For this paper I have gathered quarterly data
on the sales of Calloway Golf

Company from 1995 to the third quarter of
1999,and will attempt to fit a time

series model using the Classical
Decomposition Method, which uses a multifactor

model shown below: Yt =
f(T,C,S,e) where Yt = actual value of the time series at

time t f =
mathematical function of T = trend C = cyclical influences S =

seasonal
influences e = error The trend component (T) in a time series is the

long-run
general movement caused by long-term economic, demographic, weather
and

technological movements. The cyclical component (C) is an influence of
about

three to nine years caused by economic, demographic, weather, and
technological

changes in an industry or economy. The seasonal variations (S)
are the result of

weather and man-made conventions such as holidays. These
can occur every year,

month week, or 24 hours. The error term (e) is simply
the residual component of

a time series that is not explained by T, C, and S.
There are two general types

of decomposition models that can be used. They
are the additive and

multiplicative decomposition models. Additive: Y = T + C
+ S + e Multiplicative:

Y = T * C * S * e As you can see above the type
of seasonality can be determined

by looking at the plot of the data. The
determination of whether seasonal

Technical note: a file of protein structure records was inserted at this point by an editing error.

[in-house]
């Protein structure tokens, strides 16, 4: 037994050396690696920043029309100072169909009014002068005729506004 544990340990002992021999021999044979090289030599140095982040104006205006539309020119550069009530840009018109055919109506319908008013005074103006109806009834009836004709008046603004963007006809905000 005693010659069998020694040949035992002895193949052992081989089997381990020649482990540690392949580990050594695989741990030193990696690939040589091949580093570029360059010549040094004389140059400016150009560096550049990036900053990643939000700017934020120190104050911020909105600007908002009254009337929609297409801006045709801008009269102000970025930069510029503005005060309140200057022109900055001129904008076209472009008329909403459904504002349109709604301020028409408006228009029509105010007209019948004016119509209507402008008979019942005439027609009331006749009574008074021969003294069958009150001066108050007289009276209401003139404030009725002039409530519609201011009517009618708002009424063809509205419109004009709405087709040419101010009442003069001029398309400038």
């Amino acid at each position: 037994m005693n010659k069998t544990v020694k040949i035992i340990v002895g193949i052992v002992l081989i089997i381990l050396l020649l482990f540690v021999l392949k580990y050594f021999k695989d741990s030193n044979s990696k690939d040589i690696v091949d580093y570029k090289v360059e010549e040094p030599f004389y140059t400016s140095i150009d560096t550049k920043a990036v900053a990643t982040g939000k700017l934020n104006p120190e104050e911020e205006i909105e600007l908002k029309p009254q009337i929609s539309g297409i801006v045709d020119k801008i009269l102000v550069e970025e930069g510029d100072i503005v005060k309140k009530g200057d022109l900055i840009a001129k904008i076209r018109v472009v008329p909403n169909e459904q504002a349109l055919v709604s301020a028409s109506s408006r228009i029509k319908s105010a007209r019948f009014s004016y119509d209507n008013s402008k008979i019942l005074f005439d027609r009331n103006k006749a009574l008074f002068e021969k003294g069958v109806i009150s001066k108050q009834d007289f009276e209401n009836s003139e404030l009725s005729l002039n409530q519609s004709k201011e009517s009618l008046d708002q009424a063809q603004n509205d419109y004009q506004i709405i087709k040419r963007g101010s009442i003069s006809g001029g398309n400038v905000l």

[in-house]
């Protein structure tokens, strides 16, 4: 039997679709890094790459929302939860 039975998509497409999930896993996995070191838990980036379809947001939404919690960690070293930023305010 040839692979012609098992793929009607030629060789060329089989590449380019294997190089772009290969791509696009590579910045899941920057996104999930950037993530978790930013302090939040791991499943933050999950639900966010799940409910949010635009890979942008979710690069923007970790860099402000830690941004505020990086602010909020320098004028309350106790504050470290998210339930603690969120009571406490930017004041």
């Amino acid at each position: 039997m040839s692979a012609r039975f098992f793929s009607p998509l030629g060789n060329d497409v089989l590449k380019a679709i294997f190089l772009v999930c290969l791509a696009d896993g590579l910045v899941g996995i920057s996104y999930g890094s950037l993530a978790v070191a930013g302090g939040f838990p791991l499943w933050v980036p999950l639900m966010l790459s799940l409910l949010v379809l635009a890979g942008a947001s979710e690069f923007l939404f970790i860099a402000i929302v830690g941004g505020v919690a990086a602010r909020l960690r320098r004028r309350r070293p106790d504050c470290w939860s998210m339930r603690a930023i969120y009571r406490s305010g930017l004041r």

influences are additive or multiplicative
is usually evident from the plot of

the data, but this is not the case with
the data for Calloway as you can see

from the first graph of the quarterly
sales. While it is my pretension that the

seasonal influences for Calloway
are multiplicative, I will use both methods and

compare the two models to
determine which is a better fit for the quarterly data

for Calloway Golf.
Multiplicative Model In the multiplicative decomposition

model, which is the
most frequently used model, Y is a product of the four

components, T, C, S,
and e. C and S are indexes that are proportions centered on

1. Only the
trend, T, is measured in the same units as the items being

forecasted. The
first step in the decomposition method is to find the seasonal

indexes, as
shown in table 1, in this case by performing a four-period moving

average and
using a method called the ratio to moving average method. It is

necessary to
measure the seasonality first because it is difficult to measure

the trend of
a highly seasonal series. By looking at the final seasonal indexes

we can see
that there is seasonality in the series, because the indexes are

smaller in
the first and fourth quarters. One would expect this, because the

sales of
golf equipment are more likely to occur in the spring and summer,

rather than
the fall and winter. Once the final seasonal indexes are calculated

and
adjusted we can move on to the next step of the decomposition method. Once

we
have identified the seasonal component of demand, the trend-cycle of
the

series can be estimated. Decomposing the trend-cycle is done by
deseasonalizing

the actual sales. This is shown in table 2 and was calculated
using the

following equation: Y/S = TCSe/S = Tce Where S = the seasonal index
for period

t. Once the deseasonalized sales have been calculated, one must
use a simple

linear regression to determine the trend in sales. This is shown
in graph 2,

where the deseasonalized sales have been plotted and a regression
(trend) line

has been added with the equation above the chart. We simply plug
the t values

into the equation to find the trend (Tt) values as shown in